In Our Opinion — December 2011
On Nov. 9, President Obama signed an executive order entitled “Promoting Efficient Spending.” Though its focus is on the fiscal 2013 budget, the wheels are already in motion.
The order directs federal agencies to slash spending to 20 percent below 2010 levels — primarily in the areas of travel; document printing; federal-issued cell phones, smartphones, laptops and tablets; information technology (IT) services; and what is referred to in government as “swag” — promotional mugs, pins, apparel and other items given to attendees when participating in training conferences.
The crackdown is reportedly expected to reduce spending by an estimated $4 billion. Although agencies were not required to submit their spending reduction plans to the Office of Management and Budget (OMB) till Christmas Eve, we have already seen how the president's directive has impacted the military marketplace.
As one example, in the Morale, Welfare and Recreation (MWR) community, military training at the Athletic Business (AB) Conference & Expo in Orlando, Fla., was canceled earlier this month.
Perhaps the most important component in the executive order is the encouragement of agencies to devise “strategic” alternatives to government travel, including teleconferencing and video conferencing. As part of the “efficient spending” edict in regard to travel, agencies are encouraged to make all efforts to host conferences in government-run facilities, “wherever practicable and cost effective.”
The Army had already taken the directive's goal to heart by deciding to hold its training for MWR golf professionals at the Army-operated Shades of Green Resort in Orlando, following the decision by the other services not to participate at next month's PGA Merchandise Show, also in Orlando.
One of the first major conferences in calendar year 2012 — and featured in this issue — is the PHMA's seminar and trade expo taking place in San Diego in late January.
Each year, nearly 1,400 military lodging and housing professionals get together to participate in educational sessions, interact one-on-one with vendors and network with colleagues, all for the sole purpose of enhancing the facilities they operate. At press time, it was still all systems go for the training event, with no plans whatsoever to scale back the seminar.
Catersource is another important event early on in calendar year 2012. It is an event during which military catering and club professionals participate in training sessions and meet with vendors to improve the events they host in their facilities. As of press time, there were no plans to scale back or cancel military training at the late-February event in Las Vegas.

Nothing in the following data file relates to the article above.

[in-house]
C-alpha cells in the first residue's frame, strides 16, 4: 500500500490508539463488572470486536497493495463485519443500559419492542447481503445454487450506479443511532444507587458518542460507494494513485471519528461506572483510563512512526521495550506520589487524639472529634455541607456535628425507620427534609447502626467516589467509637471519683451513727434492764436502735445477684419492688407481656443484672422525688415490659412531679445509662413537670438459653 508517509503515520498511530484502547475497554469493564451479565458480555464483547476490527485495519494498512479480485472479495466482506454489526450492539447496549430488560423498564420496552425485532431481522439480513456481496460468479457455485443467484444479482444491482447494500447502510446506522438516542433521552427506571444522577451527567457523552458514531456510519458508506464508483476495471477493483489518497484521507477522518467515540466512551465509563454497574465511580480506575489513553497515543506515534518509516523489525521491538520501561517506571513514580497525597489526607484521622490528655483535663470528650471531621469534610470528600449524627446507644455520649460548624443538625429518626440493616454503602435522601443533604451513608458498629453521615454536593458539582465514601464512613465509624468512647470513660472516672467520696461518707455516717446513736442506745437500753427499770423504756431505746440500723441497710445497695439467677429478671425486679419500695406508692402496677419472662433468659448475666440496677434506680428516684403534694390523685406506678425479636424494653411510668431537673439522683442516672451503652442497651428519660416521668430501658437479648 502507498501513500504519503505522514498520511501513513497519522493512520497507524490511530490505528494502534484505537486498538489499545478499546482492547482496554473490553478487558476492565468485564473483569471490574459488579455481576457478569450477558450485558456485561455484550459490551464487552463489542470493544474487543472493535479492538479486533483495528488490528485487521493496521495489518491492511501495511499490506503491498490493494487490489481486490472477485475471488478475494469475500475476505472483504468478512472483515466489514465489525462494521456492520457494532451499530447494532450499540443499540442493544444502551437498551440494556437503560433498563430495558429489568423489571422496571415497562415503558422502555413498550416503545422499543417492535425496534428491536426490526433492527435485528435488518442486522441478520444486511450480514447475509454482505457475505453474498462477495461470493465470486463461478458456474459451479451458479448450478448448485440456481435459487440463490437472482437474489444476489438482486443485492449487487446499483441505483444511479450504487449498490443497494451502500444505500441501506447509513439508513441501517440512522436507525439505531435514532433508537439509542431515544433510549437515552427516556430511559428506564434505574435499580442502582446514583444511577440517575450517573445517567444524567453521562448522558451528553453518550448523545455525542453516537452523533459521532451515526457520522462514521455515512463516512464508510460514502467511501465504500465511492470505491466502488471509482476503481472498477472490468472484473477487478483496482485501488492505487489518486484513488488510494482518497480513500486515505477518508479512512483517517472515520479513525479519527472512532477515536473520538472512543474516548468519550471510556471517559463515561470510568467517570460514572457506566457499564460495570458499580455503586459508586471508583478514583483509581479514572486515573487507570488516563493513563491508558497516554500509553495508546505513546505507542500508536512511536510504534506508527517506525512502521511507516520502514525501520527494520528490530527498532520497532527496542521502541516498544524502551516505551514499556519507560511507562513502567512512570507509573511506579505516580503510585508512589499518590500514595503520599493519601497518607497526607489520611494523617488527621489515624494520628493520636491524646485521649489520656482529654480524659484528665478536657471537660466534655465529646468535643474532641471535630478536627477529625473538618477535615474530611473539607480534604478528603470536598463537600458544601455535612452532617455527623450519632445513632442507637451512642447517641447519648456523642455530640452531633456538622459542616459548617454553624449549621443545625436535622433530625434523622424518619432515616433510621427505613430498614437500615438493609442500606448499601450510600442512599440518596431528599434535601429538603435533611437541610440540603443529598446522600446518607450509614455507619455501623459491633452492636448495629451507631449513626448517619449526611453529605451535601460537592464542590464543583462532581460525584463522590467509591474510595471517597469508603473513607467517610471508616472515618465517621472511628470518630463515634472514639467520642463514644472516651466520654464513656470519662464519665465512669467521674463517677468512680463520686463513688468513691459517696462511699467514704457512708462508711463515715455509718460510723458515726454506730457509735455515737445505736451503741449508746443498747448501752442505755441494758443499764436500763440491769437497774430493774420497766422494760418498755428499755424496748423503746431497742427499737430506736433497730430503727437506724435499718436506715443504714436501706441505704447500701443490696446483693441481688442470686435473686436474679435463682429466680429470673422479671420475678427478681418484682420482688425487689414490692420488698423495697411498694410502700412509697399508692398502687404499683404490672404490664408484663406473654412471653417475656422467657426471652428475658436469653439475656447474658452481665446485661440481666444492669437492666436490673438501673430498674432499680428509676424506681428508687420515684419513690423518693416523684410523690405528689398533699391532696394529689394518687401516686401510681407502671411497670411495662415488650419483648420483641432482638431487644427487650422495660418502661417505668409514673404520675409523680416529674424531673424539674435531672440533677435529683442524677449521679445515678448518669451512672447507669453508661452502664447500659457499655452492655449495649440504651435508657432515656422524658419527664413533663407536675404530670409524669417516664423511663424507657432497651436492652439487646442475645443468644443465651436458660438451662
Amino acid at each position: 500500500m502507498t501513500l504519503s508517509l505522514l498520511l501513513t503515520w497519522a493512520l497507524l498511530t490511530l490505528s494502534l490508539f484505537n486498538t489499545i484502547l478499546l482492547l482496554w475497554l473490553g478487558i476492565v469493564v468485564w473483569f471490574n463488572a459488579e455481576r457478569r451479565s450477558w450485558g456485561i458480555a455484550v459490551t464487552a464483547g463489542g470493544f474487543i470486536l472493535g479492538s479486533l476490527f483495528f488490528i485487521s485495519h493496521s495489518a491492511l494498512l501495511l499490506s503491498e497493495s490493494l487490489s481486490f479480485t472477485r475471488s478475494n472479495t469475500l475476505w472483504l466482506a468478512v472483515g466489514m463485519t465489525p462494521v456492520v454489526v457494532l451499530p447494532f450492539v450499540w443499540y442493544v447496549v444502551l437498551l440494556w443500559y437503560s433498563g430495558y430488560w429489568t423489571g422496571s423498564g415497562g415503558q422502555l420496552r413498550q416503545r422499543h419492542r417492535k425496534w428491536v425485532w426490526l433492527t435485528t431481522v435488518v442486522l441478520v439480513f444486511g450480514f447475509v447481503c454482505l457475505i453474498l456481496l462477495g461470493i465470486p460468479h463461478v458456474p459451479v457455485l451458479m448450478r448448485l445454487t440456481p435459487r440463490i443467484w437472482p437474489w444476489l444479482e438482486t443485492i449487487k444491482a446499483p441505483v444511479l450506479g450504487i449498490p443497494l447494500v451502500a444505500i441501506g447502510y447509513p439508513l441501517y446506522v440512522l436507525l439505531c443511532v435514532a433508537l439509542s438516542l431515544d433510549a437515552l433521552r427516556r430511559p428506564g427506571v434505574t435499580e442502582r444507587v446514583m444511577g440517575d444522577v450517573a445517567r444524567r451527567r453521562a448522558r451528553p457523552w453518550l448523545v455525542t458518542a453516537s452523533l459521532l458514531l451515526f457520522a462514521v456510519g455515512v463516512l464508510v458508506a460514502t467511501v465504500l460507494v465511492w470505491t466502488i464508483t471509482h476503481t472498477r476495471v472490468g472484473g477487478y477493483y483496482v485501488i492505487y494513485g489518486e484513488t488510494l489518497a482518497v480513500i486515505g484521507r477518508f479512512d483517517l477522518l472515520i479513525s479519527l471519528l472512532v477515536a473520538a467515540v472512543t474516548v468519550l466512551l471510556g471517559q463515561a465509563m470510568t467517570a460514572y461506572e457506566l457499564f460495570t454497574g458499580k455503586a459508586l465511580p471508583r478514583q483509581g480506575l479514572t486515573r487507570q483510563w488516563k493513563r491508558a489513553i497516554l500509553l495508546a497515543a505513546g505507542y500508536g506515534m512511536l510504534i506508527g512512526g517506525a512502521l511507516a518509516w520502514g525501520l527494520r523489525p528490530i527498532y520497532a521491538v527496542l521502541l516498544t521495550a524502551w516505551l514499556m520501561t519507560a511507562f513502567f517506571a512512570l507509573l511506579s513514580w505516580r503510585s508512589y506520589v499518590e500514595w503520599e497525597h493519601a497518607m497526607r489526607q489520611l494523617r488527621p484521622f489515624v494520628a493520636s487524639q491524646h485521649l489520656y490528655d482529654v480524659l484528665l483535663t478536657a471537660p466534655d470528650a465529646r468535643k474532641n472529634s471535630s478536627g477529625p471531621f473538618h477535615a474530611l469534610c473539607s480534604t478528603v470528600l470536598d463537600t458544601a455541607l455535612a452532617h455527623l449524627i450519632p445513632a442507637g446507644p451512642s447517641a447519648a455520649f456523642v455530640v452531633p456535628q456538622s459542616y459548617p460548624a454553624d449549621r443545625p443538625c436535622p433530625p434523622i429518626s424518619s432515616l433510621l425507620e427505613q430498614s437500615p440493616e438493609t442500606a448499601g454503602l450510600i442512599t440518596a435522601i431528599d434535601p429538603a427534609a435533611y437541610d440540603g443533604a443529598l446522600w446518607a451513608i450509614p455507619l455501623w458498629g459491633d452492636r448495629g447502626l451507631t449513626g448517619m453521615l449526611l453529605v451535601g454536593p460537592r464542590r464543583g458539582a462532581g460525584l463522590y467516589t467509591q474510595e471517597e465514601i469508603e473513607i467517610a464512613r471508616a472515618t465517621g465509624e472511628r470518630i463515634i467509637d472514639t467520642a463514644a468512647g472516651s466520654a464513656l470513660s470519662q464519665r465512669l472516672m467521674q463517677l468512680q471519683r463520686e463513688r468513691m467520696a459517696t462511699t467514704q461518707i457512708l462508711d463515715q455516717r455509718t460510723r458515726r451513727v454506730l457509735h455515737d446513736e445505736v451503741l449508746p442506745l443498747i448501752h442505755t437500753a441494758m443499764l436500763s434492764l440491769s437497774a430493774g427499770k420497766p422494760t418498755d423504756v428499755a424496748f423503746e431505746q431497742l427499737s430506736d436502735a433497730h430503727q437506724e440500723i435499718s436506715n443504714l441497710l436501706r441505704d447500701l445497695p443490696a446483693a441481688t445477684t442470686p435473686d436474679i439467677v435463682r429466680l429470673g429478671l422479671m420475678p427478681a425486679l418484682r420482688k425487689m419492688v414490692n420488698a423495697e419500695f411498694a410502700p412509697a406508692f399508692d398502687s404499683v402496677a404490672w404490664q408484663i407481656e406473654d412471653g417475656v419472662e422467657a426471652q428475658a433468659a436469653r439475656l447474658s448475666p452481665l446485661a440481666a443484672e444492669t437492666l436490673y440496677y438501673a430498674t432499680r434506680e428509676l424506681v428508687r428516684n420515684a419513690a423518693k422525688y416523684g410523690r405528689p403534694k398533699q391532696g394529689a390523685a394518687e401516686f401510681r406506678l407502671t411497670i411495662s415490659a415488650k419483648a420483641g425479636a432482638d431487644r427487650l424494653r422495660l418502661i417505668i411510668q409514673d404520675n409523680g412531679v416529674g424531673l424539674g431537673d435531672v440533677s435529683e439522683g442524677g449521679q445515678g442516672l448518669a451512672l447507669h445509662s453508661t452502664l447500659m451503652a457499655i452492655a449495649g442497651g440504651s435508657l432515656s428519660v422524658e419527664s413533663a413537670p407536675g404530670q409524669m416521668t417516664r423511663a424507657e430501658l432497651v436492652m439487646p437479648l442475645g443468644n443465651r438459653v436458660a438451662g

On the lodging side, services hold their respective conferences throughout the year, provided that a travel budget is in place. These events provide invaluable training and networking opportunities for lodging managers, as well as award honors to their finest operations and employees, so it is critical that they continue.
We attended the recent Air Force Worldwide Lodging Managers Conference in New York City as part of the International Hotel/Motel & Restaurant Show (IH/ M&RS) and witnessed first-hand the knowledge that these managers gained from participating — during the educational sessions as well as on the show floor. And honoring their colleagues during the Innkeeper Awards for lodging excellence helps develop the esprit de corps necessary to build a top-notch worldwide team.
We could only imagine what would happen if lodging, club and catering professionals could not attend conferences crucial to improving their operations for the benefit of servicemembers and their families.
Knowing that the federal purse strings will be tightened even further will undoubtedly have a ripple effect on whether or not training events take place over the next few months.
The executive order refers to agencies acting in a fiscally responsible manner “in order to perform these mission-critical functions in the most efficient, cost-effective way.”
Let's hope the baby is not thrown out with the bath water, and that the move toward efficient spending does not result in inefficiency in the quality-of-life arena.